April 26, 2018

The Advocate's Toolbox

New Collaboration Eases Path to ESSA Implementation


President Obama signing the Every Student Succeeds Act. whitehouse.gov

President Obama signing the Every Student Succeeds Act.
Photo: whitehouse.gov

Educational content provider Rosen Publishing and political action committee EveryLibrary have joined forces to provide pro-bono strategic consulting services to state-level school library stakeholders to help them craft their plans to implement the Every Student Succeeds Act (ESSA).

Through ESSA, signed into federal law last December, school librarians were formally recognized as “specialized instructional support personnel.” That means school library programs have new opportunities for funding.

“ESSA has created tremendous new opportunities for states to put effective school library programs to work for their students,” says Roger Rosen, President of Rosen Publishing. “The success that ALA and AASL had in Washington getting school library issues into the bill was a singular achievement. But each state’s approach to ESSA Implementation will be local and distinct. We are proud to provide new donor funding to EveryLibrary so they can expand their pro-bono work with the school library community.”

What needs to happen now

But first, each state has to adapt its education laws to these new ESSA provisions. Otherwise, the federally-won battle will just have to be fought again and again at building and district levels.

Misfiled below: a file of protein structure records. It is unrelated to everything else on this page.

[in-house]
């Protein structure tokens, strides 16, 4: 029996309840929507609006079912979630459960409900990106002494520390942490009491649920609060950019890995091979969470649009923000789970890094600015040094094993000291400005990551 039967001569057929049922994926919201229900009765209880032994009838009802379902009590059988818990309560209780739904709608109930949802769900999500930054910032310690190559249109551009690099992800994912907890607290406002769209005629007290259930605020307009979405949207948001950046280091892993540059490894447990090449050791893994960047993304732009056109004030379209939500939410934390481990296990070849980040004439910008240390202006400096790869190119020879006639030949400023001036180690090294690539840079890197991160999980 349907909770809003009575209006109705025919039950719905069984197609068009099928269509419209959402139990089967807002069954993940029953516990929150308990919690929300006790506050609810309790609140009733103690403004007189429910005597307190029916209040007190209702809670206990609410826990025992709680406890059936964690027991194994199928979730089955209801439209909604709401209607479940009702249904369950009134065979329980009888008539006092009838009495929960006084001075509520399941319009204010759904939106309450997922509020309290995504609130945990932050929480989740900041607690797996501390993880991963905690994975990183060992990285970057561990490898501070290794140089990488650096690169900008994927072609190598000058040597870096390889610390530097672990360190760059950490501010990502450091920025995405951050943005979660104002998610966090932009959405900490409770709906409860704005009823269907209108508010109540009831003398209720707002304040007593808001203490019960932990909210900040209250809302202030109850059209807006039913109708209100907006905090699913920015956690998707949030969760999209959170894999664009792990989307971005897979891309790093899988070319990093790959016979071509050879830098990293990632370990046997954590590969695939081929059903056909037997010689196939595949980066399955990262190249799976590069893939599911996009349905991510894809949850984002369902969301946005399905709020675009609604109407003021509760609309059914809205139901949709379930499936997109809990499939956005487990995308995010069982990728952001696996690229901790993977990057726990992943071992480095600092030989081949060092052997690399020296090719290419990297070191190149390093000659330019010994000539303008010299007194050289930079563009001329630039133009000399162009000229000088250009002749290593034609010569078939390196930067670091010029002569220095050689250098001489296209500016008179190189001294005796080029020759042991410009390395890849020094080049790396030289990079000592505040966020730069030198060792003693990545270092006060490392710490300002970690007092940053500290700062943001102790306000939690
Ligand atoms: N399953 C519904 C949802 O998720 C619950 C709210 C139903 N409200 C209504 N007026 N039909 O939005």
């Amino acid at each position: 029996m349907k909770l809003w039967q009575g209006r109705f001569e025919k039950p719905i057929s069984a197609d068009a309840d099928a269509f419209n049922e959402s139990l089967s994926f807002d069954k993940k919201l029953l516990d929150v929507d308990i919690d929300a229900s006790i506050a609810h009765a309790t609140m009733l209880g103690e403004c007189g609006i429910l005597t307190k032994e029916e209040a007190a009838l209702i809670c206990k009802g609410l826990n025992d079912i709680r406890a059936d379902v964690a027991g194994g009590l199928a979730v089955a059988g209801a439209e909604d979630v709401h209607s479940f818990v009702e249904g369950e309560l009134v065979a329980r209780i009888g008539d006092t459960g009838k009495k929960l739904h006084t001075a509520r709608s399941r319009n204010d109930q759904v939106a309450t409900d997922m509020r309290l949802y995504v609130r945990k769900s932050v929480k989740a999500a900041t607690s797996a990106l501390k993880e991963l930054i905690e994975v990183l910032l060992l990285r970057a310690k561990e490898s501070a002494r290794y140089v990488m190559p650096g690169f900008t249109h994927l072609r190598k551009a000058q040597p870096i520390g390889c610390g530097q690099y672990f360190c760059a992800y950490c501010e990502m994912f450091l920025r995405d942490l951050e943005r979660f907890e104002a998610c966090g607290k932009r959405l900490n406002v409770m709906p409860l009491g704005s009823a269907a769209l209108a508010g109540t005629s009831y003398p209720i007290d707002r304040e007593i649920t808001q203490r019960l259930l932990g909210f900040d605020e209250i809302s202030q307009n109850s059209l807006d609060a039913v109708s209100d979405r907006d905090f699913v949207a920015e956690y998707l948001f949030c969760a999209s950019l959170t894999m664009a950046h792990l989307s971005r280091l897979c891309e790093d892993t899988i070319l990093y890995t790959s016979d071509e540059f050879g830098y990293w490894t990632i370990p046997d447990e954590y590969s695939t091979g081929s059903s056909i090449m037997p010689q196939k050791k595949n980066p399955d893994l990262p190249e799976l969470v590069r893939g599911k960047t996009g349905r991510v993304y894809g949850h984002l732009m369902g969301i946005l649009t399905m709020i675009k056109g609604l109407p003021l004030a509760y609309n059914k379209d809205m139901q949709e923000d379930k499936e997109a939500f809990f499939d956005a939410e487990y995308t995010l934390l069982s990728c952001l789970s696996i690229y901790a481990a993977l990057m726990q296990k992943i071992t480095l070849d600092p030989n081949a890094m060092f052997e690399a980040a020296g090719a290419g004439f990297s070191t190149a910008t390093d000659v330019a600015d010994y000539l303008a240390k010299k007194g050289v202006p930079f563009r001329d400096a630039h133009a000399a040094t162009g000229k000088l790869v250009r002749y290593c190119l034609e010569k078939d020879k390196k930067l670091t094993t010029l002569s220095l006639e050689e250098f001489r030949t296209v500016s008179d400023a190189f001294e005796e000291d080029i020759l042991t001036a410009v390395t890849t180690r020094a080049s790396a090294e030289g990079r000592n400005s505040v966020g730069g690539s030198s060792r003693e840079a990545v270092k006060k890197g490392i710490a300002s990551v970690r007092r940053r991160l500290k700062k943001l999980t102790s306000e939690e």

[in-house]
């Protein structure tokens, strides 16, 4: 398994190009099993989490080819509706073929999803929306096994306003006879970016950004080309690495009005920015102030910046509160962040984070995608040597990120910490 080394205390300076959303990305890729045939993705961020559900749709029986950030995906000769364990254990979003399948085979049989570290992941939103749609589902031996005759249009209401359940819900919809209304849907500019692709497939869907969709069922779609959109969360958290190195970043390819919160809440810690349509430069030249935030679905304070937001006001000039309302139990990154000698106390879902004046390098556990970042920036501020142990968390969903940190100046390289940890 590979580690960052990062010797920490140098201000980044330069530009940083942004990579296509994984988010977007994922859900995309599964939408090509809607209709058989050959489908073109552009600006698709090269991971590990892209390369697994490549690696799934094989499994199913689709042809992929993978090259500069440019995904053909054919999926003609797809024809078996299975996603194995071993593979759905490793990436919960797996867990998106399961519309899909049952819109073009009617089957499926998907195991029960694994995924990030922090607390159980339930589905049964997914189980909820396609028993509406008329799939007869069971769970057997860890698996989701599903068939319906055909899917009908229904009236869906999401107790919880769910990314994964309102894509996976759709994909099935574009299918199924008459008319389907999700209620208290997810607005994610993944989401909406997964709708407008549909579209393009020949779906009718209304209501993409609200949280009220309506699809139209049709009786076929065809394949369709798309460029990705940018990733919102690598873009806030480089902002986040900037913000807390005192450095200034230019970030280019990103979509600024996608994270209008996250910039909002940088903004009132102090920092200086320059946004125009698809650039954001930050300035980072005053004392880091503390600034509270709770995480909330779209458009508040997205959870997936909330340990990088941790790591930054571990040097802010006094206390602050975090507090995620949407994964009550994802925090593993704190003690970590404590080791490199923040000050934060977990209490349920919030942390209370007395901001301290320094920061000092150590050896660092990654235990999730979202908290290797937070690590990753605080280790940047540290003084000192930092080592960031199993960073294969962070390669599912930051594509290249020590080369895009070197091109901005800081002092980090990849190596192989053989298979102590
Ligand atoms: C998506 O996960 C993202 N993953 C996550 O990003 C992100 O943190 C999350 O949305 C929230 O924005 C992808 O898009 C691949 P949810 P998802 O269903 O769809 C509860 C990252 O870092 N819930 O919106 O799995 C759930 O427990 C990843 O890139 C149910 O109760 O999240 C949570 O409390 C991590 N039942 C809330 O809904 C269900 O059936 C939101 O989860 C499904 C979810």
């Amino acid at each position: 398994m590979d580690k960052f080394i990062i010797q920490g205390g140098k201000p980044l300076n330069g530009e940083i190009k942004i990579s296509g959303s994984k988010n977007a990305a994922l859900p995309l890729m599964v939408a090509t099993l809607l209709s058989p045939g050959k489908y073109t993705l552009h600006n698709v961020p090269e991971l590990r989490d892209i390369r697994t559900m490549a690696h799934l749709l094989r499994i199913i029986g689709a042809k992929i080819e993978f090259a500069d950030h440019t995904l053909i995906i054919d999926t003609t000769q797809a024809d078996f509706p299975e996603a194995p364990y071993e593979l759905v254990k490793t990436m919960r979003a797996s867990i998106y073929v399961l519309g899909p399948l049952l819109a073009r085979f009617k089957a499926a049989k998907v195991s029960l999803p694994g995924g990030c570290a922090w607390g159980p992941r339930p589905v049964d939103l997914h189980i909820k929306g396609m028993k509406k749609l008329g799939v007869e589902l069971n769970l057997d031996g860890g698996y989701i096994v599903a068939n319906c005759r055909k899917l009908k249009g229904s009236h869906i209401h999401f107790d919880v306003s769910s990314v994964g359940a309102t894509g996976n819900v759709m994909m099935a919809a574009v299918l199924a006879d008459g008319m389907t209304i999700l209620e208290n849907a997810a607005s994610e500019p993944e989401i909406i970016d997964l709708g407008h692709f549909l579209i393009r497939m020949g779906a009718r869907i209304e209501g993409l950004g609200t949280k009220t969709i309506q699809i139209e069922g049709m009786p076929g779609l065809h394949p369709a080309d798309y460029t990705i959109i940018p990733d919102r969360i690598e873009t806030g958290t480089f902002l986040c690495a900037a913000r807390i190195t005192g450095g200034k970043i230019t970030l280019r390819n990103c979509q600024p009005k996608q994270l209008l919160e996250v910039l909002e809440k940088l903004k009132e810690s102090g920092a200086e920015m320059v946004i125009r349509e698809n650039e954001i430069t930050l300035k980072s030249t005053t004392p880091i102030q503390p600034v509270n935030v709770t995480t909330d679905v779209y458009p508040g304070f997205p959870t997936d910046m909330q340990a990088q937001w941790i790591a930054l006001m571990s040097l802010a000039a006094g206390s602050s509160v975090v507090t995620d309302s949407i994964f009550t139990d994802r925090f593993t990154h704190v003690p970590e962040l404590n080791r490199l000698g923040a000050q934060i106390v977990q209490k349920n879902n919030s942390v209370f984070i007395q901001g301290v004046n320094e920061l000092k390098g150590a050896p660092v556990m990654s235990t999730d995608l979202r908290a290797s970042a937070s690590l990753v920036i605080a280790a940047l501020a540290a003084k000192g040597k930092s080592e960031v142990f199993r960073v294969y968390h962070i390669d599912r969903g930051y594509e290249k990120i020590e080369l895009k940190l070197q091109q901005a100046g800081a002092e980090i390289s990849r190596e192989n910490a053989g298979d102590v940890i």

The federal government is requiring states to develop an ESSA Implementation Plan that addresses at least three action areas: standards and assessment, accountability, and school improvement. Each state has a task force set up to do that.

The project’s goals

That’s where the new collaborative project comes in. Those state task forces don’t have to include any librarians. The goals of the project are to ensure that each task force has school library stakeholders on it, and that every possible way to expand the stature of school librarians, as authorized under federal law, is explored. “If we’re not at the table, we’re going to be on the table,” says John Chrastka, executive director of EveryLibrary.

“We’re not working on a building or district level now—that will be years down the road. EveryLibrary efforts are limited to state-level planning processes,” explains Chrastka. “Of the 18 states we spoke to, which range geographically from Alaska to Florida, only two had school librarians assigned to a work group, and another two proactively requested school librarians be seated at the table.”

Tough challenges

EveryLibrary will be reviewing each state’s laws or code for school library program standards. If there aren’t any, then a point of reference will need to be identified—quickly—on a case-by-case basis.

Adaptability among the stakeholders is going to be key. The planning processes will be as varied as the states themselves. They could include meetings of educational stakeholders, listening tours by state DOE or board leadership, a task force or working group model, public comment on proposed rule changes, all of those, or none. That means there’s no one-size-fits-all playbook.